The Herald Bulletin

June 12, 2013

Madison Park Church restructures debt

Anderson church to file for Chapter 11 bankruptcy reorganization

By Baylee Pulliam
The Herald Bulletin

---- — ANDERSON — Madison Park Church of God officials say the church will file for a voluntary Chapter 11 bankruptcy reorganization, after coming up short for a $5.8 million balloon payment toward a loan it took out in 2007.

The initial loan was for nearly $17.5 million, to develop over 200 acres near exit 226 on Interstate 69, where the church had moved from Scatterfield Road. The money was used to fund construction of the church’s community life center, city streets, water delivery and storm water management infrastructure, said Senior Pastor Jim Lyon.

The loan was financed via a bond issue managed by a California firm, and called for $95,000 monthly payments, which escalated in the years leading up to a lump-sum balloon payment of nearly $6 million, due July 31, 2012.

”At the time, given our assets, the balloon payment seemed entirely possible,” Lyon said. The church planned to make the payment by selling off property it owns in Anderson — then valued at roughly $16 million, he said — including its old worship center, 2604 N. Scatterfield Road, and some of the undeveloped acreage around the new worship center, 6607 Providence Drive.

”The plans were in place for this to work,” said Clark Simpson, vice chair of the church’s board of elders. “But then, the economic conditions became a problem.”

Soon after the loan was issued, the U.S. economy began a nosedive into what’s now been dubbed the Great Recession. Unemployment soared to roughly 10 percent by late 2009 and real estate values declined. The value of the Madison Park Church properties was cut roughly in half, Simpson said, and none of the properties sold.

The church continued to make monthly payments, Lyon said, sometimes by cutting the budget for its missions and deferring maintenance. He said the church also reduced staff and benefits and froze some employees’ wages.

But that $5.8 million balloon payment was still looming. And in the year or so leading up to the due date, “We knew we weren’t going to be able to pay,” Lyon said.

The church tried raising money, establishing a committee from its roughly 3,000-family congregation to discuss debt restructuring and reaching out to its lenders to discuss options.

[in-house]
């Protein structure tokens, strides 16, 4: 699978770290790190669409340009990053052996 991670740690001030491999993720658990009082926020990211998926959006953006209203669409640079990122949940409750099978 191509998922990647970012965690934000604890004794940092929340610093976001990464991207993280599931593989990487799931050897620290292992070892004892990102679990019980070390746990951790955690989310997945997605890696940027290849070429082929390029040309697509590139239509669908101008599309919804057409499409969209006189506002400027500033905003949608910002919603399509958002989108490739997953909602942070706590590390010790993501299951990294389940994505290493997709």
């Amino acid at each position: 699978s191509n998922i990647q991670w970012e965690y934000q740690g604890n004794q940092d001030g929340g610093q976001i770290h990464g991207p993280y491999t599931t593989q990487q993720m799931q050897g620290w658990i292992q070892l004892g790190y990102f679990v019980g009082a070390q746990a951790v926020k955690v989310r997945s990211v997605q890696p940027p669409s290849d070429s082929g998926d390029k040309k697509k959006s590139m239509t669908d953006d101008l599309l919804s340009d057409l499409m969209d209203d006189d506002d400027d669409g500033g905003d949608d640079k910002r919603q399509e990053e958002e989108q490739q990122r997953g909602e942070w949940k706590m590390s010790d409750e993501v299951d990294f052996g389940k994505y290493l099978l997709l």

Last month, church officials report, Madison Park entered into an agreement with its lenders, where it would pay back the loan over the next 25 years — extending only a year past its initial payback date — via a Chapter 11 debt restructure, which it anticipates filing next month.

The new repayment plan is not dependent on the sale of the church’s properties. But if they do sell, that money could be applied toward paying down the loan.

“We didn’t do this to get out of debt or have it forgiven,” Simpson said, “But to get into a plan that assures all bond holders would be taken care of.”

Madison Park’s story is hardly new.

According to “Bankrupting the Faith,” a February research paper out of the University of Illinois College of Law and published in the Missouri Law Review, U.S. religious institutions filed for more than 500 petitions under Chapter 11 between 2006 and 2011, many because of outstanding debt, such as a mortgage taken out on real property.

“It’s a recurring thing,” said John Ledbetter, an accounting professor at Ball State University. “When the economy’s good, people, including businesses and church congregations, make plans for construction or expansion.”

The problem arises when loans come due and the borrowers can’t pay, he said. For example, Anderson’s Lindberg Road Church of Christ, which could now be moving from its building at 2625 Lindberg Road, after a bankruptcy court denied reorganization on a loan the church took out the same year as Madison Park.

As far as his church is concerned, Lyon said the future involves some belt-tightening, but that likely won’t impact the new worship center, staff, programs or contributions to Church of God Ministries, which operates worldwide, and whose roughly 2,200 U.S. and Canadian congregations are headquartered in Anderson.

“The church exists to make a difference in the world around it,” he said. “That involves our ministry and our missions.”

Lyon said the debt restructuring did not spur his departure from the church. Pending confirmation, he will leave at the end of the month to become general director-designate of the Church of God Ministries.

“I would never have left if the restructure hadn’t gone through,” he said, “I’m not leaving because of it. Actually, the debt would have kept me there.”

Like Baylee Pulliam on Facebook and follow her @BayleeNPulliam on Twitter or call 648-4250.